Baskerville Earl Grey tea biscuits recipe

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Baskerville Earl Grey tea biscuits recipe
Edible typography
Using food to describe the experience of typography

Baskerville is a transitional serif typeface that sits between the old style serif typefaces of William Caslon and the modern serifs created by Giambattista Bodoni & Firmin Didot. English printer and type designer John Baskerville developed a typeface with more defined angles and greater stroke contrast. This was a refined face with improved legibility which also took advantage of the improvements in technology happening in the 1750s. Baskerville is a recognisably English typeface that has stood the test of time as a legible, everyday text face.

My interpretation of Baskerville are Earl Grey tea biscuits for an authentic eighteenth century flavour. At this time improved technology and transport allowed foods to be enjoyed throughout the country. Tea had become the national drink and the tea leaves would be dried, rolled and used again. I had initially thought that Baskerville should be savoury, since it’s an everyday ‘jobbing’ typeface, but sweet biscuits tasted better.


200g butter
200g caster sugar
2 tsp finely ground Earl Grey tea leaves (use decaffinated tea for less of a caffeine hit)
1 large free-range egg, lightly beaten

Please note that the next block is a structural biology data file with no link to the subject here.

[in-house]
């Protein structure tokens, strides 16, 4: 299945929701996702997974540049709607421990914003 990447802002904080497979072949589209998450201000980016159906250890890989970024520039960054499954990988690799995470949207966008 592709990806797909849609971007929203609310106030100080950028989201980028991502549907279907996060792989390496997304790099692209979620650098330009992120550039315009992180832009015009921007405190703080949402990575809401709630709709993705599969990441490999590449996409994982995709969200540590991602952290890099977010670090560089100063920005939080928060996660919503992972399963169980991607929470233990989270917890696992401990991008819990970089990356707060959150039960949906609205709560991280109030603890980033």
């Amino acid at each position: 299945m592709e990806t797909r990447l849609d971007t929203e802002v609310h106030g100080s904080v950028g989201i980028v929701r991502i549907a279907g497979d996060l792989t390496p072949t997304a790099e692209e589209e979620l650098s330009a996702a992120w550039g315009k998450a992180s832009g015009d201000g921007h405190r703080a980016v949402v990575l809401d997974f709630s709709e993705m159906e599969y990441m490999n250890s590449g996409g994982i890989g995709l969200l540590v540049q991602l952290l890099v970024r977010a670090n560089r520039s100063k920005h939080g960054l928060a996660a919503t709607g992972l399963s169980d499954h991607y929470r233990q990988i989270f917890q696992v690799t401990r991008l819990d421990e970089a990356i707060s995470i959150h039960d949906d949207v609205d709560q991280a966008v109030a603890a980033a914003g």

400g plain flour
Preheat the oven to 175C/350F/Gas 4, prepare baking trays by greasing them and lining with non stick baking paper.

Either use Baskerville biscuit cutters, or print out your letters at actual size and cut them out to create templates.

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1. Cream the butter and sugar with the finely ground tea using a wooden spoon. Add the egg and beat until combined. Add the flour and mix until the mixture forms a dough.
2. Gather the dough into a ball, wrap it in cling film and chill in the fridge for an hour.
3. Roll out the dough on a floured work surface to approx 0.5cm thick.
4. Cut out your biscuits either using the biscuit cutters or templates you prepared earlier.
5. Place on a greased and lined baking tray. Wash with beaten egg and sprinkle with tea.
6. Bake for about 8 minutes until golden brown. Place on a wire rack to cool.

Inspired by a BBC food recipe for Earl Grey biscuits

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Baskerville is a transitional serif designed in England in the 1750s by John Baskerville.

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See also: Helvetica water biscuits recipe

me talking by JLW eye logo 2 st bride posit
Sarah Hyndman talking Edible Typography at Eye Magazine’s Type Tuesday at the St Bride Library.